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Your Political Views Influence How You Pronounce Certain Words, New Study

If you pronounce Iraq as “eye-rack” … you just might be a Republican. This is according to a new study that claims it can predict your political orientation (Republican or Democrat) by how you pronounce certain words.

A new study, conducted by Zachary Jaggers, who is a postdoctoral scholar of linguistics at the University of Oregon, has revealed how you pronounce certain words might give away your political leanings.

Jaggers asked a group of participants to read random sentences out loud. The phrases included the names of foreign places, as well as English words borrowed from foreign languages.

The speech test

After noting their pronunciations of these words, Jaggers asked the participants about their political identities, views and opinions. Then he compared their political stance with their pronunciation of those words and says a predictable speech pattern emerged.

Republicans tended to pronounce the following words this way:

Iraq: “eye-rack.”

Chile: “chill-ee.”

Muslim: “muzz-lum.”

Spiel: “speel.”

Foyer: “foy-er.”

Democrats tended to pronounce the following words this way:

Iraq: “ear-rock.”

Chile: “chee-lay.”

Muslim: “Moose-limb.”

spiel: “shpeel.”

foyer: “foy-ay.”

As an interesting side note, I use voice software to write rather than typing. I tried both pronunciations all of the above words using DragonDictate software and it correctly identified and typed the intended word either way. In other words, both ways I pronounce these words are correct for American English.

The presidential test

Jaggers made a comparison in the difference between how Republican President Donald Trump and former Democratic President Barack Obama pronounced certain words.

Trump pronunciations

Tanzania: “tan-zay-nee-uh.”

Namibia: “nam-bee-uh.”

Obama pronunciations

Tanzania: ” tan-zuh-nee-uh.”

Namibia: “na-mih-bee-uh.”

Jaggers said Obama was a stickler for going out of his way to learn the way native speakers in a foreign land pronounced certain words. Reportedly, the Pakistanis express their appreciation to the White House for Obama’s pronunciation of “Pakistan” correctly as “pock-ee-stahn” rather than the way most Americans say it, which is: “pack-iss-stan.”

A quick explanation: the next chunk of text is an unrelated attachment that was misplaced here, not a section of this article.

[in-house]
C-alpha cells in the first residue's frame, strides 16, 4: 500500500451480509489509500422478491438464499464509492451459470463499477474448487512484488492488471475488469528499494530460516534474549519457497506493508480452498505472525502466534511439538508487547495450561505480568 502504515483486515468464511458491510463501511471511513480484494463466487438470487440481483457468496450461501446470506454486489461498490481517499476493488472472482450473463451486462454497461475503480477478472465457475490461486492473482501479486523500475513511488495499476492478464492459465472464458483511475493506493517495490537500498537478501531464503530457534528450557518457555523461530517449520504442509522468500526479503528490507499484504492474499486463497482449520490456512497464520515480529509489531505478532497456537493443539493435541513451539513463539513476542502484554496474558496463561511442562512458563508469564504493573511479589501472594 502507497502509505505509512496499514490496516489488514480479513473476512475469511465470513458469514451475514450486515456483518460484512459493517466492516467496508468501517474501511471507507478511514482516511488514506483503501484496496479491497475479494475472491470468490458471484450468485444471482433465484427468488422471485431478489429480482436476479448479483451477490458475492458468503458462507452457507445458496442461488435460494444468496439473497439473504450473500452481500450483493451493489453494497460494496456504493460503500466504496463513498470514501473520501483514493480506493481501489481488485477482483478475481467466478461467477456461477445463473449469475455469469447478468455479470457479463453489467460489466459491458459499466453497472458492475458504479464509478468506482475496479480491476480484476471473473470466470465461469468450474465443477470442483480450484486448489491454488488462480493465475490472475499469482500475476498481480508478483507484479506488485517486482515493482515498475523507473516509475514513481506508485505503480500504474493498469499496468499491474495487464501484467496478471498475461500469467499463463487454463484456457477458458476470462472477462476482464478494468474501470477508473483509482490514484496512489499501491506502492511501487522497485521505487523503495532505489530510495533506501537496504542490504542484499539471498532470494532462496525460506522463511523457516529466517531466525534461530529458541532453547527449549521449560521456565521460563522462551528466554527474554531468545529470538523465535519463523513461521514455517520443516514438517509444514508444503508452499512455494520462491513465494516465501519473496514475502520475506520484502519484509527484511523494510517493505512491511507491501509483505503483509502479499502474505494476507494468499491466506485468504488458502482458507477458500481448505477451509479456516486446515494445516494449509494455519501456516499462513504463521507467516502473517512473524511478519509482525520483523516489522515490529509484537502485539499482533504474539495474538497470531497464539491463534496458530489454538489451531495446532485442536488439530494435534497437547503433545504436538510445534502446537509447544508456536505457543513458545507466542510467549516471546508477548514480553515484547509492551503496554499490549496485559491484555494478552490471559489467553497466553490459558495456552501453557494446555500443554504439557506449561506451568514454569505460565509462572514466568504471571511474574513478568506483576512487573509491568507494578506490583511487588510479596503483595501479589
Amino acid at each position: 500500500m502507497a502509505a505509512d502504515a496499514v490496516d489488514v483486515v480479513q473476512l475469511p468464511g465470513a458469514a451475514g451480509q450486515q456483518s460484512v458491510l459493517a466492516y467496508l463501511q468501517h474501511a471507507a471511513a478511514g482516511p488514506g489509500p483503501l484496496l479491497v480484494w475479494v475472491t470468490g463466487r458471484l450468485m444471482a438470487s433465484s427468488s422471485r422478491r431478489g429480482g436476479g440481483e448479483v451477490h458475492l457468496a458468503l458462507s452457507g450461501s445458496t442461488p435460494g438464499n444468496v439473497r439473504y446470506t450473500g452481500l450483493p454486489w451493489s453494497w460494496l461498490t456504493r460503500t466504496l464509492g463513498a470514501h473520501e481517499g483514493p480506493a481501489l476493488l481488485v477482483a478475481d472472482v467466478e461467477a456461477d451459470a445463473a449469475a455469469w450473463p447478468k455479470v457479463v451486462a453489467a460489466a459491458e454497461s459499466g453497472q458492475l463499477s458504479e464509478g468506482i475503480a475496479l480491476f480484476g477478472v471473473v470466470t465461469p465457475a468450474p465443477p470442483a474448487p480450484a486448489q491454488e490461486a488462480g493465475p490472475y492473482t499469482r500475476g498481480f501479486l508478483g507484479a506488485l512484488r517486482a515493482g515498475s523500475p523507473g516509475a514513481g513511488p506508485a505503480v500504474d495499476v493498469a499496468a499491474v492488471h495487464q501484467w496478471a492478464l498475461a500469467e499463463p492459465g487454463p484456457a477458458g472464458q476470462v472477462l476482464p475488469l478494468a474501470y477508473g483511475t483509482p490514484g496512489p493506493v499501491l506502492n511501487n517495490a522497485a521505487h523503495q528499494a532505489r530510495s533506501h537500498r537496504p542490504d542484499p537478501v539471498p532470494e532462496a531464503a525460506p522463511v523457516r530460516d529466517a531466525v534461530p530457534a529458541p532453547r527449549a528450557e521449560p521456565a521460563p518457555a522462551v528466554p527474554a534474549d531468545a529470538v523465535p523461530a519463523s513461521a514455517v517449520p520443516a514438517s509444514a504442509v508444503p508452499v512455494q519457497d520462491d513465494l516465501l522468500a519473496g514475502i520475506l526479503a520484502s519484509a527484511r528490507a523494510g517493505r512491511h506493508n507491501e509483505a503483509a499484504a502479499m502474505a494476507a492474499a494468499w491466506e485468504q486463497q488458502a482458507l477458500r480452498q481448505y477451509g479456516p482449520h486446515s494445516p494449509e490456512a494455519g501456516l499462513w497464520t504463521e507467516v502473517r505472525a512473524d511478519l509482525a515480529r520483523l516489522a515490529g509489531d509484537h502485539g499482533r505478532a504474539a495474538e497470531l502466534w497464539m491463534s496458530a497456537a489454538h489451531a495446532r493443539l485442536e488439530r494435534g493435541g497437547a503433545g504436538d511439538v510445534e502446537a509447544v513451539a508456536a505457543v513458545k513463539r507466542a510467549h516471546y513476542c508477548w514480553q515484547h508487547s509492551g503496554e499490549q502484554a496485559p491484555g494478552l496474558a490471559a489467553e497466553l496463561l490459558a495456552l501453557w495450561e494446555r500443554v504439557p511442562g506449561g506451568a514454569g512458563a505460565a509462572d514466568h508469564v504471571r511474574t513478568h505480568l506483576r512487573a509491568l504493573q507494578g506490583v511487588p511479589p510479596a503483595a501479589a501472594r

You might be a…

In the study, Jaggers also tried to posit people who are more “ardently nationalist” – which he named as Republicans and conservatives – might hold to certain English-style pronunciations out of nationalism, rather than being willing to pronounce foreign or foreign-influenced words like native speakers in those countries do.

It’s worth keeping in mind, this study was essentially one linguists’ opinion.

He seems to forget that people also tend to speak like those they are surrounded by or spend the most time with.

Nonetheless, some of us know the correct way to pronounce words regardless of our political leanings. Regardless of how former President George W. Bush pronounced certain words, I think I can speak freely for many conservatives when I say our political leanings will never make us pronounce “nuclear” as “nuke-cu-lar.” Just saying.

T. Vernon Walsh

T. Vernon Walsh

T. Vernon Walsh grew up in a time when honesty and integrity meant something. He’s dedicated to bringing those values to his work at The Red Reel, where he exposes the lies of the liberal media and brings you the unvarnished truth about what’s really going on in Washington.
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